Tara Carlson | CHD Awareness Week
Our day six CHD Awareness Week post is dedicated to Tara Carlson! Up to this point, Tara’s heart defect has been considered an acquired heart disease (AHD). However, as more information becomes available, some specialists think it is actually a CHD. Whatever the case, Save the Heartbeat and the CHD community knows she is a brave Heart Warrior. Tara was born on September 6th, 2007 and eight days later she was diagnosed with dilated cardiomyopathy (DCM). In her short nine years of life, she has undergone three surgeries, eight MRI’s and eight PICC lines. In her first year of life alone, she spent 280 days in the hospital, 200 days her second year and a total of 43 admissions in all nine years combined. In the future, Tara will have to receive a heart transplant to remedy her condition. Her parents describe her as feisty, spunky, funny, kind and determined. They say:
We live in constant worry: school (is she missing too much?), her getting sick, do our other kids feel short-changed, insurance, co-pays, we could go on and on. But Tara is all sorts of amazing. She keeps an amazing attitude despite daily challenges. She is kind, helpful, supportive, sympathetic. She never complains about having to wear her monitor to sleep every night (except when she has to miss out on a sleepover she can never go to). She works so hard and just smiles away with everything that is going on.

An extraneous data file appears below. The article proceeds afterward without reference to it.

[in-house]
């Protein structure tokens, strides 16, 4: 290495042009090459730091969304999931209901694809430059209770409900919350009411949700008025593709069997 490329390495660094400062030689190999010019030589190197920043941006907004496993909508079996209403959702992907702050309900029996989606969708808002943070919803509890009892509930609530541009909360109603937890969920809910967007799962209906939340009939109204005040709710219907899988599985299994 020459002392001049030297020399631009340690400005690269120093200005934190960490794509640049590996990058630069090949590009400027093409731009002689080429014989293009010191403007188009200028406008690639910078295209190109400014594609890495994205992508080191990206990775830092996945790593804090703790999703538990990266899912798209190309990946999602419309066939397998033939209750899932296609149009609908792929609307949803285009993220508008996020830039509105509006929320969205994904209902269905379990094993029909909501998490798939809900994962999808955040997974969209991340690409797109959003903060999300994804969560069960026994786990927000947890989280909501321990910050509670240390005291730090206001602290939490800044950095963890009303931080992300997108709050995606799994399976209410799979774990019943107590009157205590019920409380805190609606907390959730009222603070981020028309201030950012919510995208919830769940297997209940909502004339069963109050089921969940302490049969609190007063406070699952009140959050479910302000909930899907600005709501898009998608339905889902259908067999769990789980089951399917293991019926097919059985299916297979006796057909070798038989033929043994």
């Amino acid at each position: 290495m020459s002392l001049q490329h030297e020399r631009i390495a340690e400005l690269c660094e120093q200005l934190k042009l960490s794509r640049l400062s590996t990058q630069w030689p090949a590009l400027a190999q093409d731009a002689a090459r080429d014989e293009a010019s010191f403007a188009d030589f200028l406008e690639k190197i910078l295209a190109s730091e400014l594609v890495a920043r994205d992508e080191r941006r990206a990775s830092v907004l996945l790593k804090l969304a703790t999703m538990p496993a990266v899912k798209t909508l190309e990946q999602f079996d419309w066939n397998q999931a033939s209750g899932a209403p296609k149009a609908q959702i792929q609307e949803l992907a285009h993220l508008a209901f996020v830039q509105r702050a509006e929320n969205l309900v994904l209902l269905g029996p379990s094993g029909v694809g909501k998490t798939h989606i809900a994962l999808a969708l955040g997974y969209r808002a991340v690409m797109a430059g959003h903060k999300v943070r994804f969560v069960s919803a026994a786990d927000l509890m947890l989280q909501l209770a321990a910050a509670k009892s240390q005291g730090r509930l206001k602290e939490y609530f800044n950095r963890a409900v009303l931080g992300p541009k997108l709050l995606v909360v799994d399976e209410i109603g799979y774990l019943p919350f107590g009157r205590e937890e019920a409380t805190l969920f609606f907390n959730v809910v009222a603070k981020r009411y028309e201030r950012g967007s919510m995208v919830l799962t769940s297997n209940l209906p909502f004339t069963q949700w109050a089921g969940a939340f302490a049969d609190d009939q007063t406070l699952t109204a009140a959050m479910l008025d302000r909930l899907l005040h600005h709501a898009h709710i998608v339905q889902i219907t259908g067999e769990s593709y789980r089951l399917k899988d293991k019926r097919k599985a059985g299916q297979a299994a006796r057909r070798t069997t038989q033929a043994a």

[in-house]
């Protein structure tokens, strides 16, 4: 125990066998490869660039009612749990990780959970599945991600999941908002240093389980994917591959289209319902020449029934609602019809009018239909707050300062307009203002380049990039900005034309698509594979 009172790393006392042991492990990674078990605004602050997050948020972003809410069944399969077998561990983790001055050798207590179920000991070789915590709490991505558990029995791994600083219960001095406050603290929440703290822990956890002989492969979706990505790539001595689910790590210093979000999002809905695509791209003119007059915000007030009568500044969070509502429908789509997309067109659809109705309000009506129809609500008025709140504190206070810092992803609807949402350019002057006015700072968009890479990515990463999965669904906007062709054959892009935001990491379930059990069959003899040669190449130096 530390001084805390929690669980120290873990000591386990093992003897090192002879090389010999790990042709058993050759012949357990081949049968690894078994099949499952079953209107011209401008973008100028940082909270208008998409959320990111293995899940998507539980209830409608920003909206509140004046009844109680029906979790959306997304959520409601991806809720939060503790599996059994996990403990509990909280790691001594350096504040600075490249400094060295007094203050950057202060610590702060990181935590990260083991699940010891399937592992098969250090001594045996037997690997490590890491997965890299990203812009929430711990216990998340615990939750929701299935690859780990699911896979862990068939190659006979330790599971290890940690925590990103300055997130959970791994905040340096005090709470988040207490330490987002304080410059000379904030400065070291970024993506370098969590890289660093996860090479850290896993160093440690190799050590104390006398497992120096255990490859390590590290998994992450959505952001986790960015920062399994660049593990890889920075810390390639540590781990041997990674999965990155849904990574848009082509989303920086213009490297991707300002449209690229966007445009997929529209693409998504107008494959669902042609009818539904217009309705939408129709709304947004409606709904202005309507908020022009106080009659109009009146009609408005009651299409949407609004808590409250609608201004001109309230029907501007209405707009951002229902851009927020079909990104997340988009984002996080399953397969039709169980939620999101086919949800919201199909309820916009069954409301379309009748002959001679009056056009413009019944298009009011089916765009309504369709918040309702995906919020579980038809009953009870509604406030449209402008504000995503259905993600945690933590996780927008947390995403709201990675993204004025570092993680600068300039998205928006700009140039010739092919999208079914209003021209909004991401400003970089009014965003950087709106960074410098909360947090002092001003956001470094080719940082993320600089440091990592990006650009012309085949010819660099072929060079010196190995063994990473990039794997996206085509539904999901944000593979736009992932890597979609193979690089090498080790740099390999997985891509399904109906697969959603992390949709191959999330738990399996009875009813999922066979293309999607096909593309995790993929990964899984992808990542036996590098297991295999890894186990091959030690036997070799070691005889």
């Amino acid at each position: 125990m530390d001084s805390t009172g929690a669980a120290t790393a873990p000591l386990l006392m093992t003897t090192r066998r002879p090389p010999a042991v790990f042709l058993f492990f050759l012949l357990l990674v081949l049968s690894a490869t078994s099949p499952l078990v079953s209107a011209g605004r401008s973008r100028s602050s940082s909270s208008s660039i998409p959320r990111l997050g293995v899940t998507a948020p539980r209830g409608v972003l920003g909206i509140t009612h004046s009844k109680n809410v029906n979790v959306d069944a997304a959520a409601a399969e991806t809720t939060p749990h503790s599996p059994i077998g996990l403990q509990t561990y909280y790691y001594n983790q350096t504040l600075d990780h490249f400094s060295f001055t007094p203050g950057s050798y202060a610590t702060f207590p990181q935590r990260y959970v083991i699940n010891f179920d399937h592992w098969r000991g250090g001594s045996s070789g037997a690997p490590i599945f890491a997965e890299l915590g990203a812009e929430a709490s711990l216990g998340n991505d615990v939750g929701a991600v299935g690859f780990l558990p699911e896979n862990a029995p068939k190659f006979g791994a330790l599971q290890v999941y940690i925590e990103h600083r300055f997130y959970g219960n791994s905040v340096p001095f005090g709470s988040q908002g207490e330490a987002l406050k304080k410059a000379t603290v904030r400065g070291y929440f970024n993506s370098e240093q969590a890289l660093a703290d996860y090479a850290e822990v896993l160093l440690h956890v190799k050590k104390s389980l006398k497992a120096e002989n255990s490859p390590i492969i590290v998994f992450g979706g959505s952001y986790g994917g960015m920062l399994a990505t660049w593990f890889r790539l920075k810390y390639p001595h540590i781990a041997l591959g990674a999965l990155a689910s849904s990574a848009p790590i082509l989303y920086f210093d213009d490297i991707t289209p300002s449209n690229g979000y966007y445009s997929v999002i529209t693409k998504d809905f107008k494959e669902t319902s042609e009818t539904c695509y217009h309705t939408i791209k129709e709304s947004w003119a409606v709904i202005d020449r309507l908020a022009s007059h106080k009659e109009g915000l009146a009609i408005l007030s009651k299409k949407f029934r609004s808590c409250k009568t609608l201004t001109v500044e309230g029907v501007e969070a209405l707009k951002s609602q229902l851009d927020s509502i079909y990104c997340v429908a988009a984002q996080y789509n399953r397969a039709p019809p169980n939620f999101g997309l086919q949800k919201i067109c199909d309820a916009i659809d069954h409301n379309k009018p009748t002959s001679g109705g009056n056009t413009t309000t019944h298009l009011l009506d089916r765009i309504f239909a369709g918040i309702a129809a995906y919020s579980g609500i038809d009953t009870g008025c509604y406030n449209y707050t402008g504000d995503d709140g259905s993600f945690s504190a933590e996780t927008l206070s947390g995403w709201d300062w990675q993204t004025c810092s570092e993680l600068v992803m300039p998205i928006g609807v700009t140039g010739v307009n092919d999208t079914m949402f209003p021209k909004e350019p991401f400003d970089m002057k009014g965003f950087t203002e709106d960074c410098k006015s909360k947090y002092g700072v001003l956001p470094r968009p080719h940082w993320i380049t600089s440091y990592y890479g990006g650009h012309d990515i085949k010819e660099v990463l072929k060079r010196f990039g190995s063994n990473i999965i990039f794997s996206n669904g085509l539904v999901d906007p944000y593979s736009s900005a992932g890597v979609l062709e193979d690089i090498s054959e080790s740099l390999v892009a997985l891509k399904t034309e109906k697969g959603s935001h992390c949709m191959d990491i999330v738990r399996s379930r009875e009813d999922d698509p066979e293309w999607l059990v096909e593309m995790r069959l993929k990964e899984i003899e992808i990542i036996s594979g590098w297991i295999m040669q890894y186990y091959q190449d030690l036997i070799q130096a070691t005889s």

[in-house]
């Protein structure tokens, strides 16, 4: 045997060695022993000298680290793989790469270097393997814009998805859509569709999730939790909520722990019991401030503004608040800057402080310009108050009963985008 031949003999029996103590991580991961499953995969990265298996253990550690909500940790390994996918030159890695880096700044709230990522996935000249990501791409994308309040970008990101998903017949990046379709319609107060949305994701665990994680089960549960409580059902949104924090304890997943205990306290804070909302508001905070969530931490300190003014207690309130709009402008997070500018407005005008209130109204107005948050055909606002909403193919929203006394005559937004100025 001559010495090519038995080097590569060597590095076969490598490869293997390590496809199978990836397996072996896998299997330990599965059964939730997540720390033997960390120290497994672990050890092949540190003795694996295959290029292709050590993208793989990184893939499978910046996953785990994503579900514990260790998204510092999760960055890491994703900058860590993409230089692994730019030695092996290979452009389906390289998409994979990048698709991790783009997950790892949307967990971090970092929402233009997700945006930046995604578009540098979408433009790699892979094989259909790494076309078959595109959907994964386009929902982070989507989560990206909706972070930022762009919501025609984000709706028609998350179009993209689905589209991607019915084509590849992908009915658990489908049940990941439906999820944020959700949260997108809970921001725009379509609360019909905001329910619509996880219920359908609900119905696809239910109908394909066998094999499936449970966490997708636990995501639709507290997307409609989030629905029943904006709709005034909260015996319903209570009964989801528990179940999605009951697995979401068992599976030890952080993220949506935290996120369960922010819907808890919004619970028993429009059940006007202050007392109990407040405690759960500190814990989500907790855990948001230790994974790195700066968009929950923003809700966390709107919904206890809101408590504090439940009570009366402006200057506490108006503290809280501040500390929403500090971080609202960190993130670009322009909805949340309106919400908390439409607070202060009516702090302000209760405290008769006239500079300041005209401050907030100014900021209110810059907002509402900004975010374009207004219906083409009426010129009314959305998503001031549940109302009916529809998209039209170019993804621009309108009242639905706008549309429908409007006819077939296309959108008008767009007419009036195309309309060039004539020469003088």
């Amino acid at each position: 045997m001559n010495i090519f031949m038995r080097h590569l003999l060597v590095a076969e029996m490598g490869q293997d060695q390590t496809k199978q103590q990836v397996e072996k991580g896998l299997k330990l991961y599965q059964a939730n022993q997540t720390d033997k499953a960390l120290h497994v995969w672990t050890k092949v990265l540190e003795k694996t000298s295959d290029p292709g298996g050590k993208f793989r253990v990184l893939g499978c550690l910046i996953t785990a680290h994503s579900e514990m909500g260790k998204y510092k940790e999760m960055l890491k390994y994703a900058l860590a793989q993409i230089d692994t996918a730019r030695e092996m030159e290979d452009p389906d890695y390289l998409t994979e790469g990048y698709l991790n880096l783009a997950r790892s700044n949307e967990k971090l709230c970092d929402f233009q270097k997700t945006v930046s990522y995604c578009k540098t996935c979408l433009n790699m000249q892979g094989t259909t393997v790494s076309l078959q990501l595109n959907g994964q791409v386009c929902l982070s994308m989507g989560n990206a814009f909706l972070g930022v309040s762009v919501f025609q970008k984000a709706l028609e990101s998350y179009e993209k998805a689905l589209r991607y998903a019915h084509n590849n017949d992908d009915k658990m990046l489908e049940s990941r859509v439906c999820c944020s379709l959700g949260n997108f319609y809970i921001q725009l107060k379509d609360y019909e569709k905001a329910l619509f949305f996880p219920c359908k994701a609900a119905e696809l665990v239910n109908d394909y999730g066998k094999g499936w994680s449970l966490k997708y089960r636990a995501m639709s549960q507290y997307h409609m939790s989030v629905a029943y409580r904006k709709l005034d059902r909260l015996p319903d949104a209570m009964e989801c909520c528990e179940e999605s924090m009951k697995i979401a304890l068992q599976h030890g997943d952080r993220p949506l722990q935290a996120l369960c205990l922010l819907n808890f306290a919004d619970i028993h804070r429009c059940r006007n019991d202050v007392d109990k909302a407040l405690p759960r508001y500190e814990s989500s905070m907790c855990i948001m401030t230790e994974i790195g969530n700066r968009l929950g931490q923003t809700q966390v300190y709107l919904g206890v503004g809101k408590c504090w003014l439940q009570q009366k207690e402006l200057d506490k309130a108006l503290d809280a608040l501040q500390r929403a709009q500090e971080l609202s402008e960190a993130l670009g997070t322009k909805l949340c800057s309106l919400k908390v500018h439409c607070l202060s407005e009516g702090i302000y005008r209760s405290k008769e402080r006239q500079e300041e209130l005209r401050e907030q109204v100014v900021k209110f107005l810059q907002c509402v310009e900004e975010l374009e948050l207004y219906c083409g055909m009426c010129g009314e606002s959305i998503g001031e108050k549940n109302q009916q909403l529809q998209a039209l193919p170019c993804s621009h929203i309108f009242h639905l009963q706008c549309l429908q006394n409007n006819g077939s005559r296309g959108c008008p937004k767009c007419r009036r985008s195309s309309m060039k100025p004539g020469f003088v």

About Dilated Cardiomyopathy
This is a condition where the heart becomes weakened and enlarged and cannot pump blood efficiently as a result. DCM affects the heart muscle, usually starting in the main pumping chamber known as the left ventricle. The ventricle stretches and thins, resulting in strained pumping. “Cardiomyopathy” is a general term referring to the abnormality of the heart muscle itself. DCM is life-threatening and is a common cause of heart failure, as it affects the heart’s ability to supply the body with enough blood. It can contribute to arrhythmias (irregular heartbeat), blood clots or even sudden death. The decreased heart function associated with DCM can also affect the lungs, liver and other body systems.
DCM affects people of all ages, including infants and children, but is most common in men aged 20 t0 60. It is usually caused by damage to the myocardium, which can be a result of many factors including toxic, metabolic or infectious agents. Symptoms of this heart disease include fatigue, shortness of breath while active or resting, reduced ability to exercise, and swelling in your legs, ankles, feet and abdomen.